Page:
The sword that Maximus uses to fight Flynn at the dam is a Roman gladius. This would normally be an anachronism to the time-set of the movie. However, in this case, it is very fitting because the name Maximus is also a Roman name.

When Mother Gothel is looking for her bricked-up doorway into the tower, the plant covering the base of the tower resembles Campanula rapunculus, commonly known as rapunzel (or rampion) - this plant is the one that the Brothers Grimm used in their original story to give their main character her name. However, rapunzel is not a climbing plant as shown in the movie (it appears to be growing like ivy up the base of the tower) - the animators appear to have taken some creative license with it.

David Schwimmer and Burt Reynolds were cast in roles that were eventually deleted in the pre-production stage.

In the Snuggly Duckling tavern, the ruffian, "Greno," who leaves to get the guards, is named for and modeled after the film's co-director, Nathan Greno, only much bigger but with the same van Dyke-style goatee and the same arm tattoos.

The dagger Mother Gothel takes with her when she leaves to look for Rapunzel is identical to the dagger Frollo carries in The Hunchback of Notre Dame (1996).

The colors of the main characters' clothes are meant to reflect their personalities. Rapunzel wears purple, a color often associated with royalty. Flynn/Eugene wears blue and white, colors that often stand for goodness. Mother Gothel wears red, a color that often symbolizes evil.

Walt Disney first toyed with the idea of making a film about Rapunzel back in the 1940s.

Glen Keane credits animator Kyle Strawitz for achieving the painterly style of the film, saying, "Kyle helped us get that Fragonard look of the girl on the swing. He took the house from Snow White and the Seven Dwarfs (1937) and built it in CGI, and painted it so that it looked like a flat painting that suddenly started to move, and it had dimension and kept all of the soft, round curves of the brushstrokes of watercolor. Kyle really helped me start to believe that the things I wanted to see were possible--that you could move in a Disney painterly world."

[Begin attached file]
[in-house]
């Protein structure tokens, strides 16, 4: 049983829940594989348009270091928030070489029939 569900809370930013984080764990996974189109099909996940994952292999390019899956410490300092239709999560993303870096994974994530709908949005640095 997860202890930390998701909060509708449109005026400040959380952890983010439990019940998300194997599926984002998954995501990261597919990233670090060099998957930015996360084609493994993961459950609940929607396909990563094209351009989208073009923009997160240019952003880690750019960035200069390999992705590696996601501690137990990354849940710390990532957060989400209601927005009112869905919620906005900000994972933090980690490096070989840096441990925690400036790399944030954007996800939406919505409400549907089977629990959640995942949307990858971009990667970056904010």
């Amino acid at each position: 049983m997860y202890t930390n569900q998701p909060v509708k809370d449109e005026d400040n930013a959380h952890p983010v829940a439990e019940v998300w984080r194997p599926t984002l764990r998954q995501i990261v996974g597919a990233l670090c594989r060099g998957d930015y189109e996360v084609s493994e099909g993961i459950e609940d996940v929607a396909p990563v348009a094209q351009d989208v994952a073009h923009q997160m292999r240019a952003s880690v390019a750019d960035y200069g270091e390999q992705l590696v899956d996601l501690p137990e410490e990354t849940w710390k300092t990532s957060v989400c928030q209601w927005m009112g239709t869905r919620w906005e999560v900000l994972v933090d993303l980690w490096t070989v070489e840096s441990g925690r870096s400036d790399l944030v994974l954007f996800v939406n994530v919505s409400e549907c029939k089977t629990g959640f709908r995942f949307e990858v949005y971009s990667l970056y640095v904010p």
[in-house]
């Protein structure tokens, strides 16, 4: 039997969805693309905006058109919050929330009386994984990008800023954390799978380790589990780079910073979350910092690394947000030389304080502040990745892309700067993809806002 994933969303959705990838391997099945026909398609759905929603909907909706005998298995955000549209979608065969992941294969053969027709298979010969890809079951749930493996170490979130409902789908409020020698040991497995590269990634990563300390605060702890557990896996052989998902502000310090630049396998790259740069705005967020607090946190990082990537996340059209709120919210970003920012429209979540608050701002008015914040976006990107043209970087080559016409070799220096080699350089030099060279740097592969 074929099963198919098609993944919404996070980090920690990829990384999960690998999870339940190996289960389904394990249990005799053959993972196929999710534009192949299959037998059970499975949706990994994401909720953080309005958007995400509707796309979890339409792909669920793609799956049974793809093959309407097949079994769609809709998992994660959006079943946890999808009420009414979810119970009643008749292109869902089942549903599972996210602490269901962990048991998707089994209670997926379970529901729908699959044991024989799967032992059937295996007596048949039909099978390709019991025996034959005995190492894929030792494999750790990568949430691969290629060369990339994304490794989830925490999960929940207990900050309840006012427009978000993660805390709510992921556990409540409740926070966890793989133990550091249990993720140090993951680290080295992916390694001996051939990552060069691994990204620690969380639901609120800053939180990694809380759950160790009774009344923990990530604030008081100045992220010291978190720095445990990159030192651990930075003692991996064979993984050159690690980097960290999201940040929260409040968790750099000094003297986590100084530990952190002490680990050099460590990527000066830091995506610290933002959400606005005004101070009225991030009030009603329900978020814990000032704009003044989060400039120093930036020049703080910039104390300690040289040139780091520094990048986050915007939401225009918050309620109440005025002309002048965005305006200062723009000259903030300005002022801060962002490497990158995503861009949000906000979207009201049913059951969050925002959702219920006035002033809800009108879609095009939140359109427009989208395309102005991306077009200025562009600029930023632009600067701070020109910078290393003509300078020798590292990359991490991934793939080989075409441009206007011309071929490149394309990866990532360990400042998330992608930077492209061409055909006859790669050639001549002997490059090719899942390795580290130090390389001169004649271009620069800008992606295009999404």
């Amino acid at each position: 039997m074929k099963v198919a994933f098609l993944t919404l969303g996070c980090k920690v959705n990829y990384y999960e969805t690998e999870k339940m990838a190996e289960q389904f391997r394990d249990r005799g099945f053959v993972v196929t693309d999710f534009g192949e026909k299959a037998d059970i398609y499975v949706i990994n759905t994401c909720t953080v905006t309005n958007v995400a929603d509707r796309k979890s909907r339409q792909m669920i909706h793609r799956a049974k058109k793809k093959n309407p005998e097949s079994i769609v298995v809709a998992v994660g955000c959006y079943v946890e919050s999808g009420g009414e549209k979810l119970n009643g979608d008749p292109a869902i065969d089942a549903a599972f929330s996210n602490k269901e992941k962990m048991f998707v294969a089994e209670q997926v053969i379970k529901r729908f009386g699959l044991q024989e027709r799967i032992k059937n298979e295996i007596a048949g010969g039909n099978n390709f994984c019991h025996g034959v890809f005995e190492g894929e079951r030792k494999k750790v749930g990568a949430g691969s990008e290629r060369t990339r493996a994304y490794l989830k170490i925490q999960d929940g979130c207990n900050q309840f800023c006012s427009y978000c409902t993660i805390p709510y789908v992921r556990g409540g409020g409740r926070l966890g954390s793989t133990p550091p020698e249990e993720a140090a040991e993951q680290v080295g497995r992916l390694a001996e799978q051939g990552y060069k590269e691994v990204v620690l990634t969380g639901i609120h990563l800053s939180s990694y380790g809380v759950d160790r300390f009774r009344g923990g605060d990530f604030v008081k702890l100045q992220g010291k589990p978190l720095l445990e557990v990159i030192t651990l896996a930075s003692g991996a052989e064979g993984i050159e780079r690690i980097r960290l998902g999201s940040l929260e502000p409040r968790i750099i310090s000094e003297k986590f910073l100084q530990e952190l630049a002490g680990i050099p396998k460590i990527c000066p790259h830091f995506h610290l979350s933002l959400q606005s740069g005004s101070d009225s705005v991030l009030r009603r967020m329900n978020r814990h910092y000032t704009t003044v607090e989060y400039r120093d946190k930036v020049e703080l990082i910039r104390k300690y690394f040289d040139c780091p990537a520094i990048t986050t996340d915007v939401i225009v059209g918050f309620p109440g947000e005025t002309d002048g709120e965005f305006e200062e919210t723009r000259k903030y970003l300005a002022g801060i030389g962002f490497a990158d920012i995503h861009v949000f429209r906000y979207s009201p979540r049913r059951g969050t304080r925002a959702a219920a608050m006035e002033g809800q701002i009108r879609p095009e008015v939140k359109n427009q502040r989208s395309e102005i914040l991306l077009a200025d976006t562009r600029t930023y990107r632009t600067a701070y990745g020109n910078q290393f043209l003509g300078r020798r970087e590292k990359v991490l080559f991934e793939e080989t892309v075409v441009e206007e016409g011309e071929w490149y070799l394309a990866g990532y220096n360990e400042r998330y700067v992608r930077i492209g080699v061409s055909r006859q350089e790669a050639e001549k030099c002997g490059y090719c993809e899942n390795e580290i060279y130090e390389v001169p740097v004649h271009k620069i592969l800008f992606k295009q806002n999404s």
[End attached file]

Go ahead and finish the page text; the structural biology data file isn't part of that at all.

The song "When Will My Life Begin (Reprise 1)" and part of the song "Mother Knows Best" are omitted from the movie. However, the complete renditions can be found in the soundtrack album.

The third-highest-grossing animated film of 2010, after Toy Story 3 (2010) and Shrek Forever After (2010). This is however the highest-grossing animated non-sequel of 2010.

Over 45,000 lanterns were created for the "I See the Light" sequence.

According to Glen Keane, the technique of non-photorealistic rendering was extensively used to make the CGI surface look like it is painted, but still containing depth and dimension. He also mentioned the use of subsurface scattering and global illumination and "all of the latest techniques" to render, in computer-generated imagery, convincing human characters and rich environments.

The algorithm that manages how Rapunzel's hair moves appears to be based on a similar algorithm for cloth. This is noticeable, for example, at the end of the "When Will My Life Begin" montage as she tosses her hair around her in a spiral.

When Rapunzel heals Flynn's hand, she says "Don't freak out," a line often said to Chuck, title character of the TV series Chuck (2007), played by Zachary Levi, voice of Flynn.

Because many of the techniques and tools that were required to give the film the quality Keane demanded of did not exist when the project was started, the WDFA had to make them on their own.